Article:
"\"couchbase\""
                                        ],
                                        "Inclusion": 3,
                                        "Low": [
                                            "\"couchbase\""
                                        ]
                                    }
                                }
                            ],
                            "using": "gsi"
                        }
                    },

You can even put a LOWER expression on the tag you’re looking for to make the query generalized.

You can even put a LOWER expression on the tag you’re looking for to make the query generalized.

EXPLAIN SELECT articles.* 
FROM articles
WHERE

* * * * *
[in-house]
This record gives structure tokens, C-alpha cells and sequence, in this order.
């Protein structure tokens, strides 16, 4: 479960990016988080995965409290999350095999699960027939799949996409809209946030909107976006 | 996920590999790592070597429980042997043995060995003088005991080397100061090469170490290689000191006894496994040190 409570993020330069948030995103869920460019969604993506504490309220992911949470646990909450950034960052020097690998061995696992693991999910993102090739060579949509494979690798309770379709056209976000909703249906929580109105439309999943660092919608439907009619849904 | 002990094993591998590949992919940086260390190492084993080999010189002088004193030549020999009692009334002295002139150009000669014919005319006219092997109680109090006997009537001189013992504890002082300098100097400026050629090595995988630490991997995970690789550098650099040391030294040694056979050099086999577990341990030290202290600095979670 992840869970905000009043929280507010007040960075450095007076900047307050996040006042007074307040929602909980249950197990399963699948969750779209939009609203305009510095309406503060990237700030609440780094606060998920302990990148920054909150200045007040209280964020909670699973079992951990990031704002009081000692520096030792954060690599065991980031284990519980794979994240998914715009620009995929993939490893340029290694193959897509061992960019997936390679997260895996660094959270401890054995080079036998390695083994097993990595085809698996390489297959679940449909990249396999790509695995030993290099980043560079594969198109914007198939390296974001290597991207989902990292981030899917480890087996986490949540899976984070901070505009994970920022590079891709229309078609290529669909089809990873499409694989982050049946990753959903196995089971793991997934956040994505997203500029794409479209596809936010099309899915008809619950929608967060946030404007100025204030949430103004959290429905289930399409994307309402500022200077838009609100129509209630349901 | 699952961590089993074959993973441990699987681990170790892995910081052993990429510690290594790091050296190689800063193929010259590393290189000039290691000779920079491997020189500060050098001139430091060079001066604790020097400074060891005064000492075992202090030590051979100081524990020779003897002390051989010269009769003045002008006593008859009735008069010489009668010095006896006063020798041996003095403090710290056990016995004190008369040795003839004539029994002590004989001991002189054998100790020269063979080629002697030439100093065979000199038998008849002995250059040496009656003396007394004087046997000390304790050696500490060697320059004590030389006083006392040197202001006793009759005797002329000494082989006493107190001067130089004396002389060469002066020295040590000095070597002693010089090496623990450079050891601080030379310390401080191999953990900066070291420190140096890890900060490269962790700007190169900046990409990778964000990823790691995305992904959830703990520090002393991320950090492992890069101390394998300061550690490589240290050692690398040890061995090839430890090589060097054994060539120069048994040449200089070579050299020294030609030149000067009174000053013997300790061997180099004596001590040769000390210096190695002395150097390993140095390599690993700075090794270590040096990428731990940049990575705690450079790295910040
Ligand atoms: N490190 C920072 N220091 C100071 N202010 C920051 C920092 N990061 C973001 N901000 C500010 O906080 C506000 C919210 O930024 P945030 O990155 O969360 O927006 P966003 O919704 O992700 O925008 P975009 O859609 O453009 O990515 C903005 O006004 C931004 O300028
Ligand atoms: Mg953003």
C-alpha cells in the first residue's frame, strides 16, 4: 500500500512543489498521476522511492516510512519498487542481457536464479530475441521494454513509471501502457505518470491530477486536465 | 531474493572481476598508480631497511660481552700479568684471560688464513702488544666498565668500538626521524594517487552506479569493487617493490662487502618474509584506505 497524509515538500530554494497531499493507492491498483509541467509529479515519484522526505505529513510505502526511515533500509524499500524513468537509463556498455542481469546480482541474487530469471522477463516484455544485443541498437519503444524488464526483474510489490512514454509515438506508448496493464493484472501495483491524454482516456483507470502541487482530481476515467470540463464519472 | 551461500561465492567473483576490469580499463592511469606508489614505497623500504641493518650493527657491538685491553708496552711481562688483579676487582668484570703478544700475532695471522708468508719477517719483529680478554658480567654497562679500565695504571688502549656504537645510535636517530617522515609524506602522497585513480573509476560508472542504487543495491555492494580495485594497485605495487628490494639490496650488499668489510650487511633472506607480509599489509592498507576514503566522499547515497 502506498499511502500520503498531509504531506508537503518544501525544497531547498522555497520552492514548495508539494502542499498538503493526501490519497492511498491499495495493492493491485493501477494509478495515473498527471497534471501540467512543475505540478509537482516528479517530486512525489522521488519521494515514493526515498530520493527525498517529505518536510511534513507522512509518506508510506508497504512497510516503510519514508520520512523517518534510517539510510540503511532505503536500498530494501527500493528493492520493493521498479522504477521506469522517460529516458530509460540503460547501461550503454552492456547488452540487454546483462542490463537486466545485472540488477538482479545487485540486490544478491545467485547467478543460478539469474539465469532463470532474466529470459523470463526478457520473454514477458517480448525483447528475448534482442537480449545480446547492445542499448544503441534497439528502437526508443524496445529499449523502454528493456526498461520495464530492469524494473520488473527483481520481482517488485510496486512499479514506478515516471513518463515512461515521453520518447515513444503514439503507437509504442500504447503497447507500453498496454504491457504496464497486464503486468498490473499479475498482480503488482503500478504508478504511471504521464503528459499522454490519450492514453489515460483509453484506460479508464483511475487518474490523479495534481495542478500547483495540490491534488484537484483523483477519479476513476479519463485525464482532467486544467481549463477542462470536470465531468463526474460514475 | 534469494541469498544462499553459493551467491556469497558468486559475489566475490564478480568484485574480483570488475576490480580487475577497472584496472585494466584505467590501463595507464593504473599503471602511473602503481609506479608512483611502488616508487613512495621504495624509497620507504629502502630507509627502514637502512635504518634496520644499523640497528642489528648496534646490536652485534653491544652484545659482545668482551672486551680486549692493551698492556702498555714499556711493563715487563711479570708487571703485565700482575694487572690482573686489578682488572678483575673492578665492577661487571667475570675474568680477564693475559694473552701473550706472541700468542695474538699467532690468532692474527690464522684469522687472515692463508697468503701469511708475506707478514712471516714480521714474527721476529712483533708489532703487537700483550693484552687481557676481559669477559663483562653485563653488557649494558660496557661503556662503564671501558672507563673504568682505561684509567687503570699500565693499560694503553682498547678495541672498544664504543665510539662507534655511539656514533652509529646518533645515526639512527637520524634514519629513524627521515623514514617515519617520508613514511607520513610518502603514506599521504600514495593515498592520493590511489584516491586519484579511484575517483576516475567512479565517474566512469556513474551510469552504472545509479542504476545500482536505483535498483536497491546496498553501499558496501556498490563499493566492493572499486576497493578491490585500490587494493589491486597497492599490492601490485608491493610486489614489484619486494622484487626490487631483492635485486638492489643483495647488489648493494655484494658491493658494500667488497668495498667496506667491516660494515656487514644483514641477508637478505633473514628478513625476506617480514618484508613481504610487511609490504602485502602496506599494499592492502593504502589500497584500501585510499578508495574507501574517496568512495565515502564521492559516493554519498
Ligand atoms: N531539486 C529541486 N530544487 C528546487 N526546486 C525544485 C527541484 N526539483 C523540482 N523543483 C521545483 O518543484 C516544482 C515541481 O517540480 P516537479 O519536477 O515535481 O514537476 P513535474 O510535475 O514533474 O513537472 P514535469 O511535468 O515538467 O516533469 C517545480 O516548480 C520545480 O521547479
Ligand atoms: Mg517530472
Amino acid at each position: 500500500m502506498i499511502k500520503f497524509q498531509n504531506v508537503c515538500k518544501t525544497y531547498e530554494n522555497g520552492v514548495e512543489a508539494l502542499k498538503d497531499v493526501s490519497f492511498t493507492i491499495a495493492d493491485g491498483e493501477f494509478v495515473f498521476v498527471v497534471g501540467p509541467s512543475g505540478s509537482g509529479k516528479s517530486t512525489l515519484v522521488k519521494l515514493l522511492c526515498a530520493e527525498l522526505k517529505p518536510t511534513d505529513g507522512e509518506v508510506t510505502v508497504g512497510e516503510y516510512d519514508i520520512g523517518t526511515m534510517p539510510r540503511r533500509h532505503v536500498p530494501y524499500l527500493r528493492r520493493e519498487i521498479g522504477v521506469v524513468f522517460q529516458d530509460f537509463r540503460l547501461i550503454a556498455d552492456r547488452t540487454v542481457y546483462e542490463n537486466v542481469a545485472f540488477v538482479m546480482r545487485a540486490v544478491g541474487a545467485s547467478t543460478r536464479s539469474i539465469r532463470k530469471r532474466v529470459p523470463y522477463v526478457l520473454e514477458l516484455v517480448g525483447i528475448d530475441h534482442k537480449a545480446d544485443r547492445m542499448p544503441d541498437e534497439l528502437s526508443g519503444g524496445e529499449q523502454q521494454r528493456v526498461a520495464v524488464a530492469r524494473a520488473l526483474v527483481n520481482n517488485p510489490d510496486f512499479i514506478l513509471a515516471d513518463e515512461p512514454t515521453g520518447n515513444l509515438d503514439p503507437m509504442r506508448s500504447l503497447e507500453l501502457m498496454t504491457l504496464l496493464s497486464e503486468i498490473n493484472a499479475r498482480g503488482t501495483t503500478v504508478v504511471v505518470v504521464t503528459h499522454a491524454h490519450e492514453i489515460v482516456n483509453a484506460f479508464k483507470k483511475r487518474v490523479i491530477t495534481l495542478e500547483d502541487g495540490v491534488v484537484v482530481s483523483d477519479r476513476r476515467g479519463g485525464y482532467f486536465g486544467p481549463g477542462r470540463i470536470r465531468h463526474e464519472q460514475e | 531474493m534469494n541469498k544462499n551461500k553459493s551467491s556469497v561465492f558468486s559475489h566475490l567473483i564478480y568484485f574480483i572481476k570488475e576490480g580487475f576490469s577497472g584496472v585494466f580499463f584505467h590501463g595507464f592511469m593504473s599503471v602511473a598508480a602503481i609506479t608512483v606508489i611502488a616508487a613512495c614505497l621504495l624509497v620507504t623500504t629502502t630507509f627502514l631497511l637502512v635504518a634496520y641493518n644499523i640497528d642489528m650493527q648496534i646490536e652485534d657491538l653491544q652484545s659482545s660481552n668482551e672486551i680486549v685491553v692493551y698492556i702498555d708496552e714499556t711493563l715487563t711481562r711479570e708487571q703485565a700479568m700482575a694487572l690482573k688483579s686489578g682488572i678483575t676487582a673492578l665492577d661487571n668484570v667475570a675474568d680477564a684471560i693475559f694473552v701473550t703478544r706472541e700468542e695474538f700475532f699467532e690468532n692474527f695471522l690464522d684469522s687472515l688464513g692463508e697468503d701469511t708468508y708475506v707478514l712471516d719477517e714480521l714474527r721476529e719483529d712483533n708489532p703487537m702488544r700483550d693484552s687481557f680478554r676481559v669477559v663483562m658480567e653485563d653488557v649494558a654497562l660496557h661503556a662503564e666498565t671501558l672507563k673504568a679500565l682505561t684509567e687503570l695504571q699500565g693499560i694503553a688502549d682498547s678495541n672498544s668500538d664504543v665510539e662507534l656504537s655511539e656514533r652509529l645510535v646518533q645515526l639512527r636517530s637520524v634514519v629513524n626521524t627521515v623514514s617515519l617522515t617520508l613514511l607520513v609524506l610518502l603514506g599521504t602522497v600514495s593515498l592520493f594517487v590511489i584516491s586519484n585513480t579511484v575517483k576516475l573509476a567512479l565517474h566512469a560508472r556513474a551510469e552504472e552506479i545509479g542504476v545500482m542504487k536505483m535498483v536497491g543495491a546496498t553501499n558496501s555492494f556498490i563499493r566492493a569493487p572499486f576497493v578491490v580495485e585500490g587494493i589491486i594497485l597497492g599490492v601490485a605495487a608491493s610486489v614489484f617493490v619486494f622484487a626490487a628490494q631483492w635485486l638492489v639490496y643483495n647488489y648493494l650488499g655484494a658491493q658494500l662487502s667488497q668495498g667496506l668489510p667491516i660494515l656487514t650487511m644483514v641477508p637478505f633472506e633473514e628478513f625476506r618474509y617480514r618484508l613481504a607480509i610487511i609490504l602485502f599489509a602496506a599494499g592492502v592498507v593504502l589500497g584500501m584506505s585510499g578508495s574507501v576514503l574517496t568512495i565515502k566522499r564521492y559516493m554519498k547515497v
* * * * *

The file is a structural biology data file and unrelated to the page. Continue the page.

ANY wrd in SPLIT(LOWER(tags), ",") 
        SATISFIES wrd = LOWER("couchbase") 
    END;

More Use Cases

Tags aren’t the ONLY type of data stored in regular string pattern. Tags are NOT the only ones to benefit from the technique.  Here are some other examples:

  • Airline route information

“SFO:LAX:FLG:PHX:HOU:MCO”
  • Variable list of employee skills

“Java,C,C++,Python,perl”
  • CSV processing: Handling data import from CSV.
3RJA043,Acura Integra,Honda,GSR,172,189482,1996,,California
  • Hashtags search

#SQL#NoSQL#JSON#appdev#database#Optimizer#indexing

Conclusion

N1QL is designed to handle the flexible schema and structure of JSON.  Array indexing helps you to process and exploit arrays in useful ways.

References

The Getting Started with NoSQL Guide will get you hands-on with NoSQL in minutes with no coding needed. Brought to you in partnership with Couchbase.

Topics:
n1ql ,couchbase ,index ,database ,nosql ,sql ,json